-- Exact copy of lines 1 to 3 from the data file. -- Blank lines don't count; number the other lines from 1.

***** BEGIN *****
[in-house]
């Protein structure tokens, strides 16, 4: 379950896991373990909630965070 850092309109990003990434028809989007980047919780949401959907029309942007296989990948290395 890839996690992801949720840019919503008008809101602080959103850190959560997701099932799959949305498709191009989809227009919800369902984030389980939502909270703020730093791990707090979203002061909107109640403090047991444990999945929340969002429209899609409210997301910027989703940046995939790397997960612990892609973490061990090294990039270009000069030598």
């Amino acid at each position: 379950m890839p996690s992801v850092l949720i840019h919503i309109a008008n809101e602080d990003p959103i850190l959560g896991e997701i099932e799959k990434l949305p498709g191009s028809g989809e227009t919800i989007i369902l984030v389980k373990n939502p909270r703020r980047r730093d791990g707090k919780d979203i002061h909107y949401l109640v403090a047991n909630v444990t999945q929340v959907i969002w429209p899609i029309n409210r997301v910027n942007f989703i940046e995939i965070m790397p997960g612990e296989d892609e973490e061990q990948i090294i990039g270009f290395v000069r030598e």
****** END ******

[in-house]
């Protein structure tokens, strides 16, 4: 379950896991373990909630965070 850092309109990003990434028809989007980047919780949401959907029309942007296989990948290395 890839996690992801949720840019919503008008809101602080959103850190959560997701099932799959949305498709191009989809227009919800369902984030389980939502909270703020730093791990707090979203002061909107109640403090047991444990999945929340969002429209899609409210997301910027989703940046995939790397997960612990892609973490061990090294990039270009000069030598």
């Amino acid at each position: 379950m890839p996690s992801v850092l949720i840019h919503i309109a008008n809101e602080d990003p959103i850190l959560g896991e997701i099932e799959k990434l949305p498709g191009s028809g989809e227009t919800i989007i369902l984030v389980k373990n939502p909270r703020r980047r730093d791990g707090k919780d979203i002061h909107y949401l109640v403090a047991n909630v444990t999945q929340v959907i969002w429209p899609i029309n409210r997301v910027n942007f989703i940046e995939i965070m790397p997960g612990e296989d892609e973490e061990q990948i090294i990039g270009f290395v000069r030598e």